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Study shows vaccine lotteries may be ineffective

Heidi Russell of Aurora, Colo., takes the facsimile of her check after a news conference Wednesday, July 7, 2021, to introduce the woman as the fifth and final $1-million winner in the state’s vaccine lottery at the governor’s mansion in Denver. (AP Photo/David Zalubowski)

OAN Newsroom
UPDATED 9:54 AM PT – Tuesday, July 27, 2021

As more states introduce vaccine lotteries as an incentive to get vaccinated, some are questioning whether or not they actually work. Missouri is the latest state to offer a vaccine lottery as Gov. Mike Parson (R) unveiled Missouri VIP in an effort to encourage vaccination among “all Missourians ages 12 and up.”

Parson went on to add that over the next three months, 900 Missourians who have been or choose to be vaccinated will “win cash or education savings account prizes in the amount of $10,000.” Drawings will range from August 13 to October 8 and Missourians will be eligible once they have received at least one dose of the COVID-19 vaccine.

“Additionally, local public health agencies will receive funds to provide up to $25 in incentives for each individual that chooses to get vaccinated,” stated the Missouri governor.

BREAKING: @GovParsonMO just announced Missouri’s Vaccine Incentive Program – MO VIP – which will reward 900 lucky Missourians who have chosen or will choose to be vaccinated. We will draw random winners to win $10k cash or a $10k education savings account depending on your age. pic.twitter.com/Hld5FMtfvh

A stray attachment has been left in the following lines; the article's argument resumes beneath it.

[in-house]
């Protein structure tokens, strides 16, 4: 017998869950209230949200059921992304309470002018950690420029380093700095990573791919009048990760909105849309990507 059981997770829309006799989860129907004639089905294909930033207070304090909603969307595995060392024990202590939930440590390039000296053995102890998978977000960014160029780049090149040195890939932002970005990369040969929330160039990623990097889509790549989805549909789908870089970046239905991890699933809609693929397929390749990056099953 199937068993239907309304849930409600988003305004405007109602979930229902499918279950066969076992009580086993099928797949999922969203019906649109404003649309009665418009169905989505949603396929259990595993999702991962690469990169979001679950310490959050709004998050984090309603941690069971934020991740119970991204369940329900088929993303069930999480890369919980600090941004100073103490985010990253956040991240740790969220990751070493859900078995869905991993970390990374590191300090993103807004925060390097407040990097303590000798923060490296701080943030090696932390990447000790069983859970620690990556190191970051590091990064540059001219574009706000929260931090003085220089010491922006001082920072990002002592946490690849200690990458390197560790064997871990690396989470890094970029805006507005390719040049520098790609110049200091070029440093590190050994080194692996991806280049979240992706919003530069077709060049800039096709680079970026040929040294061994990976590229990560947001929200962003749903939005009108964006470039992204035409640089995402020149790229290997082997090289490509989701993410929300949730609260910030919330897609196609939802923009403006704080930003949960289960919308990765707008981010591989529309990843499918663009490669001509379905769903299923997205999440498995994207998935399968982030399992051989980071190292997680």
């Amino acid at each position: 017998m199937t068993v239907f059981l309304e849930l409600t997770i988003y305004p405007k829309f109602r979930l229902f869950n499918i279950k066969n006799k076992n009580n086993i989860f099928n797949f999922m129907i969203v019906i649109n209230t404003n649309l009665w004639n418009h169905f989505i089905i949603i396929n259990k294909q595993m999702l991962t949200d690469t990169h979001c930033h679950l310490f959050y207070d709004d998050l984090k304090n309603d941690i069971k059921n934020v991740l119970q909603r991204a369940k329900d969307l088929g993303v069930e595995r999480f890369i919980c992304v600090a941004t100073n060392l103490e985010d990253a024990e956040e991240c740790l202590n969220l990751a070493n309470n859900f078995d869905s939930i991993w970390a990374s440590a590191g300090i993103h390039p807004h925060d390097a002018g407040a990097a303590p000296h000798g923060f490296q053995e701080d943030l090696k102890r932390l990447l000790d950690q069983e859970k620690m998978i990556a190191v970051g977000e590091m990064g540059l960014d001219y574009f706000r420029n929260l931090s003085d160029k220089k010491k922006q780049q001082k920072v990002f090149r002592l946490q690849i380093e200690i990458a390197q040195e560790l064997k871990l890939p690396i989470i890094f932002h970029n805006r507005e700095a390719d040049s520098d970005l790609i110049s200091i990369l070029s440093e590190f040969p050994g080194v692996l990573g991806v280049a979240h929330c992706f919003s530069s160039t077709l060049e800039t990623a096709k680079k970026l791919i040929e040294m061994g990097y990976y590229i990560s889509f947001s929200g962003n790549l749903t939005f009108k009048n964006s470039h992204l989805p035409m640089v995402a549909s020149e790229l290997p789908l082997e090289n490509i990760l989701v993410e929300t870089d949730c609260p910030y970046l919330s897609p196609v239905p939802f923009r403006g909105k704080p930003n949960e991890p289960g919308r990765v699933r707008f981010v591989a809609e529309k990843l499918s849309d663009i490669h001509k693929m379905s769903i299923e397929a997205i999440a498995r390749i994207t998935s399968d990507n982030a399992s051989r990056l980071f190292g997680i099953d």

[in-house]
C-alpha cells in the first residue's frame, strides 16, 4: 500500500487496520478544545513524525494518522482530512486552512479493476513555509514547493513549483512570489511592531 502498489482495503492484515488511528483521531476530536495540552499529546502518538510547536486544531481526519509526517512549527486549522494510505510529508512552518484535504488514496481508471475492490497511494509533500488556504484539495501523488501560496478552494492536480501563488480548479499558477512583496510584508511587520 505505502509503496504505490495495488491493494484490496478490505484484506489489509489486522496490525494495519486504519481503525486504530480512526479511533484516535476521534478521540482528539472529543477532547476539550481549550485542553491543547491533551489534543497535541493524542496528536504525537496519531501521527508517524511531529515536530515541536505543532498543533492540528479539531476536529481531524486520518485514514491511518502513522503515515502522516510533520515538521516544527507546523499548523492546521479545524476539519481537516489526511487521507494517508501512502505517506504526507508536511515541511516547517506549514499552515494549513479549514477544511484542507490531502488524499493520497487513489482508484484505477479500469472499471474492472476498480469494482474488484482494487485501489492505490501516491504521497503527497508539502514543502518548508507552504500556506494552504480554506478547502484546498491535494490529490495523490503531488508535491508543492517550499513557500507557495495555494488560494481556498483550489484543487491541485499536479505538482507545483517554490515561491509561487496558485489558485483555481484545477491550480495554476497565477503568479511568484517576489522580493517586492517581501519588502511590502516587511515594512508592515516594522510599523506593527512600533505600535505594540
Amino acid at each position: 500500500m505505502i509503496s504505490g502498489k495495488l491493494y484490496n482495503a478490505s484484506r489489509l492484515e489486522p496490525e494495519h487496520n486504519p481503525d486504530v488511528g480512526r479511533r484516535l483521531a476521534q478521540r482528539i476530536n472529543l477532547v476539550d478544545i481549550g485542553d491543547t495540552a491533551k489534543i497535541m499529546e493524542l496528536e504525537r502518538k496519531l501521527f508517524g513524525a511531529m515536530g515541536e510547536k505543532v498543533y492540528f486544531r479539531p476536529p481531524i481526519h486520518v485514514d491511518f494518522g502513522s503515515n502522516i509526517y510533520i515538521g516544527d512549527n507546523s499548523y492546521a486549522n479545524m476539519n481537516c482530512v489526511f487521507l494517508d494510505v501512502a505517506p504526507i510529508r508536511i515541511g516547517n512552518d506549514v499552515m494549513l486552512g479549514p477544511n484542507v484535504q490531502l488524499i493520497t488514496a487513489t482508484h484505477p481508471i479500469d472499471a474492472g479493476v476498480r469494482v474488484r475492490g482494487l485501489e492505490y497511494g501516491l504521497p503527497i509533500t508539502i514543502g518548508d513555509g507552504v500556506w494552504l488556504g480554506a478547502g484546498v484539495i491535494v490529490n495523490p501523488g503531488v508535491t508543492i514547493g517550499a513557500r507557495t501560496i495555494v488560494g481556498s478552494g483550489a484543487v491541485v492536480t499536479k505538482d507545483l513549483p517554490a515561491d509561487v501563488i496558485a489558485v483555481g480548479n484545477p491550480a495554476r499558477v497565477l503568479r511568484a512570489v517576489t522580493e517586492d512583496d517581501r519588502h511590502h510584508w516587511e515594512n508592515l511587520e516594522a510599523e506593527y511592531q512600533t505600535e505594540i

— Mo Health & Sr Srvcs (@HealthyLivingMo) July 21, 2021

While several states have said their vaccination lotteries have been successful, a recent study published in the Journal of the American Medical Association showed that vaccine lotteries, particularly Ohio’s, didn’t make a huge impact on getting more people vaccinated. In the study, they looked at vaccination rates before and after Ohio’s Vax-a-Million drawing, announced in May, that gave people the chance to win one of five $1 million prizes.

The study also compared Ohio’s vaccination rates with numbers of vaccinations across the U.S. and “controlled for potential contributing factors.” While the results said they did not “find evidence” that Ohio’s lottery-based incentive raised adult COVID-19 vaccinations, some say there may be several reasons for people opting to not to get the vaccine.

Parson hopes the Missouri vaccine lottery will push more people to get vaccinated as he recognizes some are unsure about the decision.

“We know right now there’s going to be a hesitancy, whether it’s in Missouri or any other state,” he stated. “We also know there’s people on the border line whether to get it or not.”

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